By Means of PowerBoth Adrienne Rich and Audre Lorde, in their respective poems entitled Power, convey the idea that ones identity and sense of worth is defined by what they are willing to give up. This message is energized by the emotion the authors evoke through their ability to communicate a sense of experience.
It is this experience as mothers and highly intelligent feminists that allow us to feel the unconditional caring towards humanity they are encouraging in their poems.In the opening lines of Lordes Power, “The difference between poetry and rhetoric/is being/ready to kill/yourself/instead of your children”(1-5), she immediately stresses the importance of putting your child before yourself. This is a metaphor for putting the needs of what is truly important before the needs of oneself.
It is not only stated simply and bluntly, but the way the lines are broken up accent the idea. “Ready to kill”(3) is on its own line, while “yourself”(4) is on the next. This is the theme that is running throughout the entire poem. In the next section of Lordes poem she describes a dreamlike situation. This is where her son has been shot, probably in the face. Although “blood from his punctured cheeks and shoulders/is the only liquid for miles”(9-10), “my mouth splits into dry lips”(12). With the death of her boy she is willing to sacrifice her own need of any quenching of her lips.
She is “thirsting for the wetness of his blood”(14) but it is more important to resist the temptation, “trying to make power out of hatred and destruction”(18).The power displayed in the third section of Lordes Power is that of hatred. A policeman has “shot down a 10-year-old in Queens”(21). This he justifies by saying “I didn’t notice the size or nothing else/only the color”(26-27). This officer has taken the power entrusted into him by the citizens and used it for his own good. Or not even his own good but what he might consider beneficial to his people. This directly opposes what Lorde was saying at the beginning of the poem. He is not ready to kill himself instead of his children.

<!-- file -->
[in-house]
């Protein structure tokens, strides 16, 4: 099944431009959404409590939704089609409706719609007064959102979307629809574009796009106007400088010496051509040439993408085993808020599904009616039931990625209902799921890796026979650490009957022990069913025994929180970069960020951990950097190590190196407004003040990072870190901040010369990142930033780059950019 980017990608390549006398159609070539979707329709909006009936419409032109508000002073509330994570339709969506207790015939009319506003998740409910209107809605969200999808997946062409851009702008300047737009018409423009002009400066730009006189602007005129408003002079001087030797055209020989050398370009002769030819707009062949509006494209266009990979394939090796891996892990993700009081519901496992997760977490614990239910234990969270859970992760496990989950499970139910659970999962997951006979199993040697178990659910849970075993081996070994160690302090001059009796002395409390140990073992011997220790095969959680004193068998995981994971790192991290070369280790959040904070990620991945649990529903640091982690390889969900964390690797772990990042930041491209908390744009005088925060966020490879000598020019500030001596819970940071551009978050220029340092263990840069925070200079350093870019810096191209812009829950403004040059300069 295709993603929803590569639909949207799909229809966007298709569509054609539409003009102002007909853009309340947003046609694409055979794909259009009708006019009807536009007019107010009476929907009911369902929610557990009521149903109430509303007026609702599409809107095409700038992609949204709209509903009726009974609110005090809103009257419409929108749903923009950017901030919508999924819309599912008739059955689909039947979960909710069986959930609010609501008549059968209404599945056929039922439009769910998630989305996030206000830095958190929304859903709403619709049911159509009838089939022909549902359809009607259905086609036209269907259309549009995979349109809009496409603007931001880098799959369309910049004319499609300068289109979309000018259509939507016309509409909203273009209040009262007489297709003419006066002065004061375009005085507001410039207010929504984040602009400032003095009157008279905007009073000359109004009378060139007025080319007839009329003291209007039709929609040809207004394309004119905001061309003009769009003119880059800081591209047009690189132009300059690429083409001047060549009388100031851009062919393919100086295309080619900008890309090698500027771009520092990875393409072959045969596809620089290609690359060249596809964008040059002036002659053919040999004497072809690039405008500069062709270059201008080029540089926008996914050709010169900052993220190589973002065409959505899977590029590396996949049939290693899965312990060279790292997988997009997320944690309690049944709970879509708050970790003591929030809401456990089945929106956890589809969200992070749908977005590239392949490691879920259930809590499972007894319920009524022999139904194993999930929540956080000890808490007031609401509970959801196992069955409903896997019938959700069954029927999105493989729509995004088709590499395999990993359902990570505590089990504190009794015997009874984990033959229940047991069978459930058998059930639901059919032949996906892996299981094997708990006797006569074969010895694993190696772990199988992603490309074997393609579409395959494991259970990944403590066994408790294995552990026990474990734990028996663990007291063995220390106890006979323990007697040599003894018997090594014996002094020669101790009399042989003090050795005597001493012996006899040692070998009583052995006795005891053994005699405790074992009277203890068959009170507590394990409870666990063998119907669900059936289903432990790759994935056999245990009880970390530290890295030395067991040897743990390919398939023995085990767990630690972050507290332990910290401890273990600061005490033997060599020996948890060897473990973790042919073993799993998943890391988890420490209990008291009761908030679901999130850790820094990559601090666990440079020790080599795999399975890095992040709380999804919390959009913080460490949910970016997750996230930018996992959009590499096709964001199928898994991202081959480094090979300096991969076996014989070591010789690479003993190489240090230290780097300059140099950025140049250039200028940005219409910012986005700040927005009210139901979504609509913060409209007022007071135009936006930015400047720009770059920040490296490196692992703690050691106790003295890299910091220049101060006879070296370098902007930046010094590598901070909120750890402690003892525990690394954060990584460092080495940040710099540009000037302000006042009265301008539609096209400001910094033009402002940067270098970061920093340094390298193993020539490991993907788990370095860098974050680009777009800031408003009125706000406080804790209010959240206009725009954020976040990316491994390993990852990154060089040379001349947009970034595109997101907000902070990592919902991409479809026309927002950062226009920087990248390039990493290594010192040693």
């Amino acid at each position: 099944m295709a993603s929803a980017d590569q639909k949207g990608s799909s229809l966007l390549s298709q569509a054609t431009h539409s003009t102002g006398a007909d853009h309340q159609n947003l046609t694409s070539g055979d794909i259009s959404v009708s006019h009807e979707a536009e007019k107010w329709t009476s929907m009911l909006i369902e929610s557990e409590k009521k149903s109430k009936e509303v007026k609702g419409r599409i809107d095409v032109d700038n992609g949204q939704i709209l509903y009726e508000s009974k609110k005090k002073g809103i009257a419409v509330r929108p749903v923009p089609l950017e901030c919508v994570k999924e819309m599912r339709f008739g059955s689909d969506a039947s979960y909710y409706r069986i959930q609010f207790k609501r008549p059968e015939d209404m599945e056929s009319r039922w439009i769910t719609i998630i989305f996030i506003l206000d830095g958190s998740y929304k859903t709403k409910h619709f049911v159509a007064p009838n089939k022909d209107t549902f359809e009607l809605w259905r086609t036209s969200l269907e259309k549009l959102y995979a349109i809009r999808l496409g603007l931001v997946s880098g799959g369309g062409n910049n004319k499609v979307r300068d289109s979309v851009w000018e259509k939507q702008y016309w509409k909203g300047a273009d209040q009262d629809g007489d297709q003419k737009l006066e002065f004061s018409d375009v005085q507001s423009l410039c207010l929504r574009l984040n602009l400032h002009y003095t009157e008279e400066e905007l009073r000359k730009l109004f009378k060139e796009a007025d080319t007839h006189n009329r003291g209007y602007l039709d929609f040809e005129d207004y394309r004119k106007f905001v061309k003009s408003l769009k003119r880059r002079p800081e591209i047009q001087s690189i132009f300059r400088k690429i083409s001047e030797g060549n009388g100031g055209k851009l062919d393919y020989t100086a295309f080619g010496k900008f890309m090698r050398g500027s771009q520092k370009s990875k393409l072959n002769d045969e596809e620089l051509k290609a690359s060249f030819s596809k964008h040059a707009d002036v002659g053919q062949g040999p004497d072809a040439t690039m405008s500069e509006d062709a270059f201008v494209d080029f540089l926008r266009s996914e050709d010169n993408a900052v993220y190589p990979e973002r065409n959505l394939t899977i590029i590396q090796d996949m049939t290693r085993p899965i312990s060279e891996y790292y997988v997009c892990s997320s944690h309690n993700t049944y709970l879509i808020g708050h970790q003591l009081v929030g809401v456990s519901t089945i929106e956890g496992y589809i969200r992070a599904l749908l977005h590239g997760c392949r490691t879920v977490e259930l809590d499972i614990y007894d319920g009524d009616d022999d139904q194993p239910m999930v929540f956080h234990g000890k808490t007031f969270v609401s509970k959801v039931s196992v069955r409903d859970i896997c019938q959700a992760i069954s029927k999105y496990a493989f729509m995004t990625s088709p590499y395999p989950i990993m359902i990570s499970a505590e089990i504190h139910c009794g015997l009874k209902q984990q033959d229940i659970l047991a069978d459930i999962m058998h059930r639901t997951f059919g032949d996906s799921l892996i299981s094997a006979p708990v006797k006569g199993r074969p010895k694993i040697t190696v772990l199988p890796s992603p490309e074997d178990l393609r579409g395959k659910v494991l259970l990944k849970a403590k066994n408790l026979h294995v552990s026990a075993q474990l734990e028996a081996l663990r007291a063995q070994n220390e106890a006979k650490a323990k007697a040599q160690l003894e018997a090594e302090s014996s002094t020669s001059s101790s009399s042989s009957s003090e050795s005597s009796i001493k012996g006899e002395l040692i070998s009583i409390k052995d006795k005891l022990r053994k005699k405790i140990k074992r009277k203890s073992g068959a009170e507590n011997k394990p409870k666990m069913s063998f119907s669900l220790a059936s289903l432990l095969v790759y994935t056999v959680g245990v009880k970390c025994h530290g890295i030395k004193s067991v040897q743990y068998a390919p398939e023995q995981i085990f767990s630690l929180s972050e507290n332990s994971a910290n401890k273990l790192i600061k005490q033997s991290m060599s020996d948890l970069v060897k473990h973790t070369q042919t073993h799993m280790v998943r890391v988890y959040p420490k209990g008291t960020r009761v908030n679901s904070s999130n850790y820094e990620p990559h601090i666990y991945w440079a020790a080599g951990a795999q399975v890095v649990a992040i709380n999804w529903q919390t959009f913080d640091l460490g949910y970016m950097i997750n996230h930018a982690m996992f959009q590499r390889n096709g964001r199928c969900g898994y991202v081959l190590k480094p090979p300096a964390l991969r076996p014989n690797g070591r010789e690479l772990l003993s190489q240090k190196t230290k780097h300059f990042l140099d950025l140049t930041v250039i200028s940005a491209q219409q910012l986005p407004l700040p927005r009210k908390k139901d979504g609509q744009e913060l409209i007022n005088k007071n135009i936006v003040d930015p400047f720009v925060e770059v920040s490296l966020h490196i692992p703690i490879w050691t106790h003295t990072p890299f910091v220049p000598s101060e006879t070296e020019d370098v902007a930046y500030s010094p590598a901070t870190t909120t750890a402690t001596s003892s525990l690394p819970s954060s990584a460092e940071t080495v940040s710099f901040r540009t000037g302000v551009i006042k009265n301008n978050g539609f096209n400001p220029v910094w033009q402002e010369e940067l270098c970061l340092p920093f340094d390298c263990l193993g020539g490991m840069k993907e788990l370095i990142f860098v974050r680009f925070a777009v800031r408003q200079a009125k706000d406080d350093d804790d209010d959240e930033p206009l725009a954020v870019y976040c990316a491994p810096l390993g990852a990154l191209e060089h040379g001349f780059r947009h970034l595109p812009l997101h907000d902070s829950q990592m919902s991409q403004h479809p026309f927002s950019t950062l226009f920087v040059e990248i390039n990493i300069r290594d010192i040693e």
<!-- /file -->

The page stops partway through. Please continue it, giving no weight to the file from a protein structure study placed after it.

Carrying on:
And although he has actually killed a boy here that is not the only thing he has killed. He killed the idea of allowing someone else to have interests above what he might agree with. That same officer was acquitted for his crimes in the following section of the poem.
The people who had the power to bring him to justice abused that power and by setting him free. The “11 white men who said they were satisfied/justice had been done”(31-32) also used their power in numbers to corrupt the power of the one women who probably had the decency and power to know right from wrong. “they had dragged her 4’10” black woman’s frame/over the hot coals of four centuries of white male approval/until she let go of the first real power she ever had”(35-37). She had the opportunity to make a difference and she let her power go to the wayside.
In looking at Adrienne Rich’s Power one senses the same theme as in that of Lorde’s Power. This is the tenet that one must put the good of a greater or another before that of oneself. This is what gives people true power and is evident in Rich’s depiction of Marie Curie.
Marie Curie was born in Poland and would become famous for her research into radioactivity. She died as a result of this research and the over-exposure to the element she was working with. In living with the knowledge that she was suffering from ailments due to her work Curie she became a more empowered and powerful person. The idea that “she must have known she suffered from radiation sickness”(7) yet continued on in the search proved that “her wounds came from the same source as her power”(17).
The wounds were her power. Curie knew that she had suffered and did not back down or fall to the wayside, she was up for the challenge. “The element/she had purified”(9) was important for the greater good of mankind, and Curie put that before herself. The convictions that the people these two authors herald in their works are some of the noblest.
There is no way to understand the power these women feel in standing for what they believe in. The belief that doing for others is more important than doing for yourself and that in turn you will receive a sense of power that only comes in not asking for it is greater than any sense of power taken by force or fraud.